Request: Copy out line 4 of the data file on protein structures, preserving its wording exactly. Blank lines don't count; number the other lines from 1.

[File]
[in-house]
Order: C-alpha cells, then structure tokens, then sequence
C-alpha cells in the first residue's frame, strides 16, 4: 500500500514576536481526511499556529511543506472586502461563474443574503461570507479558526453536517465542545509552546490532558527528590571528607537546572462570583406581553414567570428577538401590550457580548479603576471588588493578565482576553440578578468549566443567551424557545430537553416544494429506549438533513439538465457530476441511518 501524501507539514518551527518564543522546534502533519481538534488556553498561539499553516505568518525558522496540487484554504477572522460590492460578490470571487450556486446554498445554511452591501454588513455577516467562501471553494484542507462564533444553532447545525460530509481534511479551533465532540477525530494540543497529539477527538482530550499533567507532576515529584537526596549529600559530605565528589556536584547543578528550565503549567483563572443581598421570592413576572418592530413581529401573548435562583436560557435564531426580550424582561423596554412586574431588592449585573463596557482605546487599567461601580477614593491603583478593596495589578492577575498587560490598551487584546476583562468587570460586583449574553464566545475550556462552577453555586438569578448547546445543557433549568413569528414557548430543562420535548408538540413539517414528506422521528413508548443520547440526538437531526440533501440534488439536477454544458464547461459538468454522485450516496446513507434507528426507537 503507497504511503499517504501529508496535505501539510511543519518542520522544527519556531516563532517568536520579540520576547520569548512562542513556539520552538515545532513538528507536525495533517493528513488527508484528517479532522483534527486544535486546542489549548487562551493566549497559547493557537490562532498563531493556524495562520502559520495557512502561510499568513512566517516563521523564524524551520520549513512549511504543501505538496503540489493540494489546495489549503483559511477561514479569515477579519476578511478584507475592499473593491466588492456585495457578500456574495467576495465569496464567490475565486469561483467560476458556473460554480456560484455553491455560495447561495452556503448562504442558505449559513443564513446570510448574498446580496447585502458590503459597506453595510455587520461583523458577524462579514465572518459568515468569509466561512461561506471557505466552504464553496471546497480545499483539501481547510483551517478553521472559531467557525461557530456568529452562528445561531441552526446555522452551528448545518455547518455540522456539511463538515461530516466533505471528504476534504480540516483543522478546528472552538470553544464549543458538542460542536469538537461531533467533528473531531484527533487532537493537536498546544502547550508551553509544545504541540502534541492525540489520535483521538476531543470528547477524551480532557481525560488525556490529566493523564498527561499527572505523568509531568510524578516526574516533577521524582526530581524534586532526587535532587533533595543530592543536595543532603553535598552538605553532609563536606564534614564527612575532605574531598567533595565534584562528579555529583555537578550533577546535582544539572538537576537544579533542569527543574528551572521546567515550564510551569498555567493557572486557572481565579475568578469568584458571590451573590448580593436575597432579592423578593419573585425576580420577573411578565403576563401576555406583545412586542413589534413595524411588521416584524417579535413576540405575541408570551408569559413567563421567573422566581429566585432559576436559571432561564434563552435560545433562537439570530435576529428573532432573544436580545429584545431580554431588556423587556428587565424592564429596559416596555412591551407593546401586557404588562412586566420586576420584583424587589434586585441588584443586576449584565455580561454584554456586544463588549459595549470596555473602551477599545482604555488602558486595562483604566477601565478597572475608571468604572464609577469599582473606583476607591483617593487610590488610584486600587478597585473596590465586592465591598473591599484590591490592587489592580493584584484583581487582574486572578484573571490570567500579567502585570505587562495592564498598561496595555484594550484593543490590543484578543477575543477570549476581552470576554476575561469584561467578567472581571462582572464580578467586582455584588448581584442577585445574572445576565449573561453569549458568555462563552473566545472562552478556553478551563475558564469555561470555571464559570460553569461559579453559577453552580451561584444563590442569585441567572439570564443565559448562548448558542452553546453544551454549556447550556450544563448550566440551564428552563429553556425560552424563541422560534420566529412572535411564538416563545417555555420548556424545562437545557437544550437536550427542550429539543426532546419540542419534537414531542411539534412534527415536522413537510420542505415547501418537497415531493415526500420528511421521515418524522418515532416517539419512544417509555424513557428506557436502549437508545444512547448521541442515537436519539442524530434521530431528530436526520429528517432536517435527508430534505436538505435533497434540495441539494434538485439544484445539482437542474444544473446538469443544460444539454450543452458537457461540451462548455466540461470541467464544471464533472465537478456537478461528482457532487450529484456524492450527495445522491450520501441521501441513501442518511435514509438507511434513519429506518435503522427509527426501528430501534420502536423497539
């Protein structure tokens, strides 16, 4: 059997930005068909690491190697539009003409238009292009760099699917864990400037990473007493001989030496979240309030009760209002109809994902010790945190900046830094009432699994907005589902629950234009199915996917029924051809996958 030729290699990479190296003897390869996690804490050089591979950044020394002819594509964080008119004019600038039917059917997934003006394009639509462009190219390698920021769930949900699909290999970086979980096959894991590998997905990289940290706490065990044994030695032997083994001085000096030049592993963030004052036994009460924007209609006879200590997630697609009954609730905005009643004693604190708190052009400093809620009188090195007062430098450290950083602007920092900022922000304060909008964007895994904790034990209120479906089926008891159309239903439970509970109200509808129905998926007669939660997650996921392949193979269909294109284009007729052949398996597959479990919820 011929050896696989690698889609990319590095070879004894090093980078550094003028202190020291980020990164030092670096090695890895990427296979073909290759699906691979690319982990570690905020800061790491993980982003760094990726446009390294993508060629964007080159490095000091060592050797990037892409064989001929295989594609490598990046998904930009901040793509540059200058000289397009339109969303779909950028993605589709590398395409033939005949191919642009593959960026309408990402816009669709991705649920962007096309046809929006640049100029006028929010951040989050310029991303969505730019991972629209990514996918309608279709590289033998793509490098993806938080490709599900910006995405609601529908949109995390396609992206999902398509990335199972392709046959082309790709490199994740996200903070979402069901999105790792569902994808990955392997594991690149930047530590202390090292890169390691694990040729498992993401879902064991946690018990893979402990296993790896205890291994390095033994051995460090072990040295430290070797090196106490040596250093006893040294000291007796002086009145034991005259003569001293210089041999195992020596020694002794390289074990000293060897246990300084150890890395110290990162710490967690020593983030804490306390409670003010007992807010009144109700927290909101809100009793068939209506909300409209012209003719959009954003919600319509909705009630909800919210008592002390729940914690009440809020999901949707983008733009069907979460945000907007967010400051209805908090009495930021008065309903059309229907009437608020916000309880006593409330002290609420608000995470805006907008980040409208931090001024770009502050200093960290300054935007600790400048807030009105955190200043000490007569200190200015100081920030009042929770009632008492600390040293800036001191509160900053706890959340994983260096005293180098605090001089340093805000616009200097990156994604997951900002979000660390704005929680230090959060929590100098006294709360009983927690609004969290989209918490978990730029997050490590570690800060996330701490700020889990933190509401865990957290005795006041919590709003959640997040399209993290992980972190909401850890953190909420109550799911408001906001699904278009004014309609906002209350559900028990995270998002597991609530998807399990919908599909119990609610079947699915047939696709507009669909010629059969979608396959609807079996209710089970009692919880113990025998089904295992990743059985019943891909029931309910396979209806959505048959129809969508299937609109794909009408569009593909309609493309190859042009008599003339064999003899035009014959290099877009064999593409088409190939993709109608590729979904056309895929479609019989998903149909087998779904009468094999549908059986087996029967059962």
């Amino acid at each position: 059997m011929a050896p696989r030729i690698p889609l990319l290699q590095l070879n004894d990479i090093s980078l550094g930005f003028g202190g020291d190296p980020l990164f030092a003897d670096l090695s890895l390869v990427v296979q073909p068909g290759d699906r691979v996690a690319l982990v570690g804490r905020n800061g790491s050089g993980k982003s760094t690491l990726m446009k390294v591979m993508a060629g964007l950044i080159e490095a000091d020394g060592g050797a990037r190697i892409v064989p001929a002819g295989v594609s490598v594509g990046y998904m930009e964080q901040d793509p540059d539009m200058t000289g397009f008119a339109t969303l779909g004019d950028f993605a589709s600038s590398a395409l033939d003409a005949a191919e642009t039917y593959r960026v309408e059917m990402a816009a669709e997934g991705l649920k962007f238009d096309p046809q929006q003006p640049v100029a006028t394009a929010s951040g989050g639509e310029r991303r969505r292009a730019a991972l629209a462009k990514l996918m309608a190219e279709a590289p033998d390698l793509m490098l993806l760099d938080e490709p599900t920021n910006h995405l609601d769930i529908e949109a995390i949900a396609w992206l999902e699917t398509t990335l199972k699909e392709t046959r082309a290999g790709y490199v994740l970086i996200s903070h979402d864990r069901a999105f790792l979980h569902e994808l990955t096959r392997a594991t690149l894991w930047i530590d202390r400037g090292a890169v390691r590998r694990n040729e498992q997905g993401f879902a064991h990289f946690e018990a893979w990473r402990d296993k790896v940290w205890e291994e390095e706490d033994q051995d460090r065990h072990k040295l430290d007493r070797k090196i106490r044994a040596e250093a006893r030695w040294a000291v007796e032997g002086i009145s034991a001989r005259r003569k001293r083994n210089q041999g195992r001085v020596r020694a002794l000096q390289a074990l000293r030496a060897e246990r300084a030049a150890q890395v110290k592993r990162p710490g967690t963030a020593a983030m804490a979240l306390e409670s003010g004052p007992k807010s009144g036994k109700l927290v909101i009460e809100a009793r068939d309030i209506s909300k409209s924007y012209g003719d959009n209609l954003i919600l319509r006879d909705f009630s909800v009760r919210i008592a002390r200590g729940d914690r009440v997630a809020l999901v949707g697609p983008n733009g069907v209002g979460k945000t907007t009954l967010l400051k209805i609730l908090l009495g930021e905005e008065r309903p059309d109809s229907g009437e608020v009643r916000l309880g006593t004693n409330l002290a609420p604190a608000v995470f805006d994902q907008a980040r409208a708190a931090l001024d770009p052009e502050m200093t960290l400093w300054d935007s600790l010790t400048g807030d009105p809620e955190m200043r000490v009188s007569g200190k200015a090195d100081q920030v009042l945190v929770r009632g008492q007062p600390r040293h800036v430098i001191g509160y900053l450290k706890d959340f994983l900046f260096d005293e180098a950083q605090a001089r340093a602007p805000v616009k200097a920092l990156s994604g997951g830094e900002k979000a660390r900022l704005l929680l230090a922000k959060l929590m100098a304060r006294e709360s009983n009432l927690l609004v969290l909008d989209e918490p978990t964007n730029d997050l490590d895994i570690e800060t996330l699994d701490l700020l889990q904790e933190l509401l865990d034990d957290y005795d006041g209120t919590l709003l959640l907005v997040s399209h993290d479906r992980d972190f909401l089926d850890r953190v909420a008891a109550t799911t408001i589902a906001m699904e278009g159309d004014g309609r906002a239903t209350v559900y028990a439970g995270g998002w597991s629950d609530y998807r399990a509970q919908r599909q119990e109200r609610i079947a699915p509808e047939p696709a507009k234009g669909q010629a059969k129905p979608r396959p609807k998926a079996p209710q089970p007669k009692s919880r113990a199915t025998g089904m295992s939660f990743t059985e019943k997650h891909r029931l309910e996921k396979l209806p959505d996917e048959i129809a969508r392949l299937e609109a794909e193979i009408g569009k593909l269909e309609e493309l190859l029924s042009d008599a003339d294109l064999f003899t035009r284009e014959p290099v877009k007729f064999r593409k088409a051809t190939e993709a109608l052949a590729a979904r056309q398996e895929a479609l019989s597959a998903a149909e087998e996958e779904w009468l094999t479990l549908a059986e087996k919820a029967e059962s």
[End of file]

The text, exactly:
């Protein structure tokens, strides 16, 4: 059997930005068909690491190697539009003409238009292009760099699917864990400037990473007493001989030496979240309030009760209002109809994902010790945190900046830094009432699994907005589902629950234009199915996917029924051809996958 030729290699990479190296003897390869996690804490050089591979950044020394002819594509964080008119004019600038039917059917997934003006394009639509462009190219390698920021769930949900699909290999970086979980096959894991590998997905990289940290706490065990044994030695032997083994001085000096030049592993963030004052036994009460924007209609006879200590997630697609009954609730905005009643004693604190708190052009400093809620009188090195007062430098450290950083602007920092900022922000304060909008964007895994904790034990209120479906089926008891159309239903439970509970109200509808129905998926007669939660997650996921392949193979269909294109284009007729052949398996597959479990919820 011929050896696989690698889609990319590095070879004894090093980078550094003028202190020291980020990164030092670096090695890895990427296979073909290759699906691979690319982990570690905020800061790491993980982003760094990726446009390294993508060629964007080159490095000091060592050797990037892409064989001929295989594609490598990046998904930009901040793509540059200058000289397009339109969303779909950028993605589709590398395409033939005949191919642009593959960026309408990402816009669709991705649920962007096309046809929006640049100029006028929010951040989050310029991303969505730019991972629209990514996918309608279709590289033998793509490098993806938080490709599900910006995405609601529908949109995390396609992206999902398509990335199972392709046959082309790709490199994740996200903070979402069901999105790792569902994808990955392997594991690149930047530590202390090292890169390691694990040729498992993401879902064991946690018990893979402990296993790896205890291994390095033994051995460090072990040295430290070797090196106490040596250093006893040294000291007796002086009145034991005259003569001293210089041999195992020596020694002794390289074990000293060897246990300084150890890395110290990162710490967690020593983030804490306390409670003010007992807010009144109700927290909101809100009793068939209506909300409209012209003719959009954003919600319509909705009630909800919210008592002390729940914690009440809020999901949707983008733009069907979460945000907007967010400051209805908090009495930021008065309903059309229907009437608020916000309880006593409330002290609420608000995470805006907008980040409208931090001024770009502050200093960290300054935007600790400048807030009105955190200043000490007569200190200015100081920030009042929770009632008492600390040293800036001191509160900053706890959340994983260096005293180098605090001089340093805000616009200097990156994604997951900002979000660390704005929680230090959060929590100098006294709360009983927690609004969290989209918490978990730029997050490590570690800060996330701490700020889990933190509401865990957290005795006041919590709003959640997040399209993290992980972190909401850890953190909420109550799911408001906001699904278009004014309609906002209350559900028990995270998002597991609530998807399990919908599909119990609610079947699915047939696709507009669909010629059969979608396959609807079996209710089970009692919880113990025998089904295992990743059985019943891909029931309910396979209806959505048959129809969508299937609109794909009408569009593909309609493309190859042009008599003339064999003899035009014959290099877009064999593409088409190939993709109608590729979904056309895929479609019989998903149909087998779904009468094999549908059986087996029967059962």